Global Rivalries From the Cold War to Iraq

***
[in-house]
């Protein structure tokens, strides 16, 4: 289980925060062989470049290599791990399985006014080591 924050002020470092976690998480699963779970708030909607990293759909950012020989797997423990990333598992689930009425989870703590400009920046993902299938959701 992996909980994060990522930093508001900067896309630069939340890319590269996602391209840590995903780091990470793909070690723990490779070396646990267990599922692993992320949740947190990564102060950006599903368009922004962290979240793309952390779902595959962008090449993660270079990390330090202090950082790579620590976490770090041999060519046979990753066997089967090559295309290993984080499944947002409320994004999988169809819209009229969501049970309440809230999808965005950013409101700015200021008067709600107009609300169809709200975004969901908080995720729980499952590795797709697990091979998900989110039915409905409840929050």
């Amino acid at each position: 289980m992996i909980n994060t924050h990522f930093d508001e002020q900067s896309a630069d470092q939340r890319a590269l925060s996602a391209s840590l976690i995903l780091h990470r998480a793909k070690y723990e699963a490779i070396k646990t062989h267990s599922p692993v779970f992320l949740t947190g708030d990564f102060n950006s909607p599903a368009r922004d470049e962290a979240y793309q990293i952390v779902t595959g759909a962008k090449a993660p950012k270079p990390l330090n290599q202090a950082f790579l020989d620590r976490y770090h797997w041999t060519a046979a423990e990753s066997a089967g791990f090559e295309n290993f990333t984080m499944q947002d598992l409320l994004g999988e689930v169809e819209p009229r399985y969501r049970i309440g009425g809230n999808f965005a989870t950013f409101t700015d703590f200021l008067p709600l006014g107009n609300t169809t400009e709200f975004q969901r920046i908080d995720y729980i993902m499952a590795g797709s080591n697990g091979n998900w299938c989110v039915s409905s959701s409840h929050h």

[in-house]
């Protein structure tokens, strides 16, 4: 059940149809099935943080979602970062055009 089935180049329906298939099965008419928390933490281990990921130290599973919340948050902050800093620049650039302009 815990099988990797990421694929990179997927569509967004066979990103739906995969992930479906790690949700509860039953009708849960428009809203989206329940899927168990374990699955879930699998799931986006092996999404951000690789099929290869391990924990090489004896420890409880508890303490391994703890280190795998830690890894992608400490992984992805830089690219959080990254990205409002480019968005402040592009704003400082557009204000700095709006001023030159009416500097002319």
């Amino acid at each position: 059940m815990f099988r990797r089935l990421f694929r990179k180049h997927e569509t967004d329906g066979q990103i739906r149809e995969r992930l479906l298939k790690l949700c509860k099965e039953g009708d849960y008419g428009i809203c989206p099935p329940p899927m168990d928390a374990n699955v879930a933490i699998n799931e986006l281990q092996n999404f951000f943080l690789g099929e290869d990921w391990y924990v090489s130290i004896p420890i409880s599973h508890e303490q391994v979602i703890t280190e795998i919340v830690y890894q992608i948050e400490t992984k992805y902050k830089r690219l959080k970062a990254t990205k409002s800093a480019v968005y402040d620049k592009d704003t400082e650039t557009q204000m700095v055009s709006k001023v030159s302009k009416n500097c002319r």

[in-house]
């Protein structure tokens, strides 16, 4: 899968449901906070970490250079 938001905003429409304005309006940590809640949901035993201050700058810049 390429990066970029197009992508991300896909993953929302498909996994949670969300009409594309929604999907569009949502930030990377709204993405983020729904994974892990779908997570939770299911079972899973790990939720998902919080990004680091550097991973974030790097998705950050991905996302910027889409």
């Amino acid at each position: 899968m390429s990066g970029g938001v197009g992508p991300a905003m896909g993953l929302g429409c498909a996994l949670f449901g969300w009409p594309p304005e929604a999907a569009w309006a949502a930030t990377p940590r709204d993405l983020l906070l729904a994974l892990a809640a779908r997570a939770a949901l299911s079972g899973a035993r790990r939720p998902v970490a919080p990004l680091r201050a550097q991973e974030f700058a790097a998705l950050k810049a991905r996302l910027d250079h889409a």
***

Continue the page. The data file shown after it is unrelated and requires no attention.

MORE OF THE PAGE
'One of those rare books that will change the way thoughtful people think. Global Rivalries is rich in insight, bringing coherence to disparate events. Extremely well documented, [it] will force people to think critically about history and the world we now live in.' Joyce and Gabriel Kolko'Just when you thought International Relations as a field was dead, along comes Kees van der Pijl's new book. His inspired account brings together history, economics and politics to create a far more nuanced view of rivalry and cooperation among the great powers.' Thomas Ferguson, University of Massachusetts, Boston'This book should be required reading for all students of international relations and global political economy. It is a magisterial work that explains and demystifies the rivalries and conflicts which have characterised the foreign relations of the ",great powers", in the modern era. His thesis is consistent, provocative, and compelling.' Stephen Gill, York University, TorontoThis is a groundbreaking new work from a leading scholar in the field of international relations. Offering a highly original analysis of world events, especially in the light of the Iraq War, Kees van der Pijl explores the history and development of relations between major countries in the international community, and the impact that successive wars and changes in the global political economy have had on the way states relate to each other today. Tracing the liberal state structure back to the closing stages of the English Civil War and settlement in North America, he argues that the rise of the English-speaking West has created rivalries between contender states that are never entirely put to rest. With each round of Western expansion, new rivalries are created. Offering a truly global analysis that covers every area of the world -- from Europe and America to China, the Middle East, Latin America and Russia -- he analyses the development of international relations post WWII, and questions whether the neoliberal project and its human rights ideology have collapsed back into authoritarianism under the guise of the 'war on terror'.
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